Affect Regulation and the Repair of the Self
The second volume of Allan Schore's comprehensive treatment of affect, regulation, and human development, Affect Regulation and the Repair of the Self, applies his developmental theory to critical areas of early emotional development, psychoanalysis, and psychotherapy.
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The second volume of Allan Schore's comprehensive treatment of affect, regulation, and human development, Affect Regulation and the Repair of the Self, applies his developmental theory to critical areas of early emotional development, psychoanalysis, and psychotherapy. The material presented here revises our understanding of human development and, consequently, strongly suggests changes in clinical practice that take into account the new and often astonishing findings from the neurosciences.
An internationally recognized theoretical researcher, Schore has ventured into and had an impact upon a number of fields, including developmental psy-chopathology, psychiatry, neuroscience, and psychoanalysis. His areas of focus have been as wide ranging, encompassing the emotions, attachment, and trauma. Because of his interdisciplinary approach, Schore's writings have appeared in a variety of journals and theoretical scientists and clinicians in these different disciplines may not have noted the unity and coherence of Schore's regulation theory. This volume and its companion, Affect Dysregulation and Disorders of the Self, correct this possible oversight by bringing together the overarching span of Schore's past and recent integrative work on affect regulation and dysregulation. These two volumes show both the theoretical breadth of his research and the practical import of his findings for optimal experience-dependent brain growth in both early developmental and later psychothera-peutic relational contexts.
In Part I, Developmentally-Oriented Psychotherapy, Schore offers psychoneurobiological models for describing the mechanisms basic to psychotherapeutic change. Drawing upon data brought to light in the 1990s and after, these chapters show how current neuroscientific findings confirm Schore's own groundbreaking hypothesis regarding the fundamental mechanisms of human communication. Schore's animating hypothesis revises John Bowlby's monumental work on the role of unconscious attachment functions in everyday life by proposing that self-organizing nonconscious emotional transactions involve right brain-to-right brain bodily-based communications. The scientific support for this theory is likely to have a significant influence not only on how we think about the relationship between the infant and the caregiver but also the relationship between the patient and the therapist.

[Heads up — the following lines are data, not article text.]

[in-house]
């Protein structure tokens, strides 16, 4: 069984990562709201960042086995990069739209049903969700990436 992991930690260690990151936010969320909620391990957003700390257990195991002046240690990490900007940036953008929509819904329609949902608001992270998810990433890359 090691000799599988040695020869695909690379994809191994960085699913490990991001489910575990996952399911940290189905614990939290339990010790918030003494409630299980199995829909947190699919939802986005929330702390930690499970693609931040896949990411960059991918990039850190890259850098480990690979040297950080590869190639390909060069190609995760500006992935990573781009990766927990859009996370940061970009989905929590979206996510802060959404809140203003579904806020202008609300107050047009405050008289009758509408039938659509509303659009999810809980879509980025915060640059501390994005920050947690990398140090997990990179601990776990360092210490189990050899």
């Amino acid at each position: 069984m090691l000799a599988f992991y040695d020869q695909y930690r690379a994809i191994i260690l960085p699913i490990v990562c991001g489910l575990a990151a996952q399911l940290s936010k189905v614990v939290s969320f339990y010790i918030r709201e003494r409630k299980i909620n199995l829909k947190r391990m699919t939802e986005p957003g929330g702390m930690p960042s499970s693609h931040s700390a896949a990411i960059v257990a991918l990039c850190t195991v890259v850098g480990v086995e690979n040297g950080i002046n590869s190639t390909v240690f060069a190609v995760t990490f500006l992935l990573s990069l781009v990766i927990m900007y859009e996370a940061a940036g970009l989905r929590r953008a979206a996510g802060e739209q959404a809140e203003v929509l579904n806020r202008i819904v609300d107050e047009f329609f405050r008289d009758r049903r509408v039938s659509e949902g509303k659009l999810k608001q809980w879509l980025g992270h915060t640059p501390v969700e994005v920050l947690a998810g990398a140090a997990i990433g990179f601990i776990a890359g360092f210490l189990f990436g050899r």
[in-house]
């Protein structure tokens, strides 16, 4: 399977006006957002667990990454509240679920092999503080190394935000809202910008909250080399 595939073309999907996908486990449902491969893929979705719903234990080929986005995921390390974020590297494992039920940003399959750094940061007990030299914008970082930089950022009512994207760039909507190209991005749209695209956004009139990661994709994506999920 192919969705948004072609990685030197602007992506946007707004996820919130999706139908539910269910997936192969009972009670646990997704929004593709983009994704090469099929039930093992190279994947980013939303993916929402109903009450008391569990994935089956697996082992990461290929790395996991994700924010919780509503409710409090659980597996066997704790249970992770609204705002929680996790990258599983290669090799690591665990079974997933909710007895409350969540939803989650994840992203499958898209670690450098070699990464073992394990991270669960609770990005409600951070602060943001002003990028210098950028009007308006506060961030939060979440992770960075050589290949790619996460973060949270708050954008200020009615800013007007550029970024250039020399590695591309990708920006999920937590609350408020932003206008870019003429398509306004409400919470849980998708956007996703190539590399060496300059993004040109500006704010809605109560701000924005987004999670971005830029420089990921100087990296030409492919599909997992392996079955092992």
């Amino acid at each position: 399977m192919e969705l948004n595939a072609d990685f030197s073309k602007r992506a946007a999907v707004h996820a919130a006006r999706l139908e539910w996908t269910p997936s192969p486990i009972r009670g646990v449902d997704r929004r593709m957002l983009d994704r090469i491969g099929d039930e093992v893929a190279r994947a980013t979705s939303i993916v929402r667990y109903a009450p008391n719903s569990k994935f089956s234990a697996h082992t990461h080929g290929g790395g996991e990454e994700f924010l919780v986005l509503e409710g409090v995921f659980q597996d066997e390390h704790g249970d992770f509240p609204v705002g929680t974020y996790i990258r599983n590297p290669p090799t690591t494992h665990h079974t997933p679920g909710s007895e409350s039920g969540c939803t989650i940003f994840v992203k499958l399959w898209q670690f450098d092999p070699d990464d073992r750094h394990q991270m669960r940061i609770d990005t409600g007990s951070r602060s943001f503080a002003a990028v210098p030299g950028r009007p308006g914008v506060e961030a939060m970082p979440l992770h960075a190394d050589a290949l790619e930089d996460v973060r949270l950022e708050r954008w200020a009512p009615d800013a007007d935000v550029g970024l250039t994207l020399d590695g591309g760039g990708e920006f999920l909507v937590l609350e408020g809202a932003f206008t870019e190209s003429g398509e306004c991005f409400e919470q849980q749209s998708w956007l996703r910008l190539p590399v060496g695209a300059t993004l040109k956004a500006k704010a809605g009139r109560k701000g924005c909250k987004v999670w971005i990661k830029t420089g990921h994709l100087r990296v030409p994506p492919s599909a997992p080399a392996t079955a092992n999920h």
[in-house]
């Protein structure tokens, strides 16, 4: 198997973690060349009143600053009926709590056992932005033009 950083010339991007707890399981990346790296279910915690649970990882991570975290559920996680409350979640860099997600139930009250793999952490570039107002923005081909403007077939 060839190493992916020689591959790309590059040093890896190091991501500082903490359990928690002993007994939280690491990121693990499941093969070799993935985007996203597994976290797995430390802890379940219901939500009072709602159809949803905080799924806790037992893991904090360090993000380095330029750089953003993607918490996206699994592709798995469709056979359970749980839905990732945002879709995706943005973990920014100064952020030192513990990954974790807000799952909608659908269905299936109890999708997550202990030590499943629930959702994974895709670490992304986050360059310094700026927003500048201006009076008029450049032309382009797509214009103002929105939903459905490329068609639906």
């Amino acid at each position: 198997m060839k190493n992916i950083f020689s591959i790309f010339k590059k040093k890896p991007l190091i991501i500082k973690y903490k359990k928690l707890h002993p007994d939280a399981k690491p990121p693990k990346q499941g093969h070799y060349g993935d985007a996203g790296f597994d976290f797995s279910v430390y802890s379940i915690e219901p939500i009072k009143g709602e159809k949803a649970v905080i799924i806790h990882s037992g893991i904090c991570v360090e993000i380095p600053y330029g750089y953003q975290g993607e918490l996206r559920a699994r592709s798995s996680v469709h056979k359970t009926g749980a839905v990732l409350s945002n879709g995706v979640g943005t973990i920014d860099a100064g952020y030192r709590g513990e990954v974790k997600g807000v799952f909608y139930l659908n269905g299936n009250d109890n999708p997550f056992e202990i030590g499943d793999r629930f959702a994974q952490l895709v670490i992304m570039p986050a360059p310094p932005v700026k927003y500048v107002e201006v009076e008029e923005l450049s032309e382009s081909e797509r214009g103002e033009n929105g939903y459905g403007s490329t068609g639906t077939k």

A full-color insert illustrates the science upon which Schore draws. Figures, charts, and color brain scans elucidate the complex neuroscientific research and give evidence of the radical technological breakthroughs that spurred on researchers during the Decade of the Brain, and beyond.
In the second part of this volume, Developmental Neuropsychoanalysis, Schore explores the early organization of the biological substrate of the human unconscious mind. The field of developmental neuropsychoanalysis is one in which Schore is a recognized pioneer. After years of research and theoretical development, Schore returns not just to his own early work, but also to the work of Freud and other earlier explorers of the inner world. The description of the critical impact of early object relations on the development of internal psychic structures is elaborated, and in important respects revised, by turning to neuro-science. By specifically identifying the internal structural systems about which Freud and others speculated, traditional psychoanalysis is both changed and yet preserved in its basic intuitions about human development and psy-chopathology.
Like the data he draws upon, Schore's findings address numerous disciplines, from neuroscience to psychology, psychiatry, psychoanalysis, pediatrics, psychosomatic medicine, education, and social work. The complex biopsychosocial model that emerges from Schore's research highlights the integrative character of the biological and the psychological realms in early development and over the course of the human lifespan. Medicine, social services, or public policy cannot be properly considered or reasonably effective in the absence of the rich perspective of human development advanced here.
- SCHORE A. N.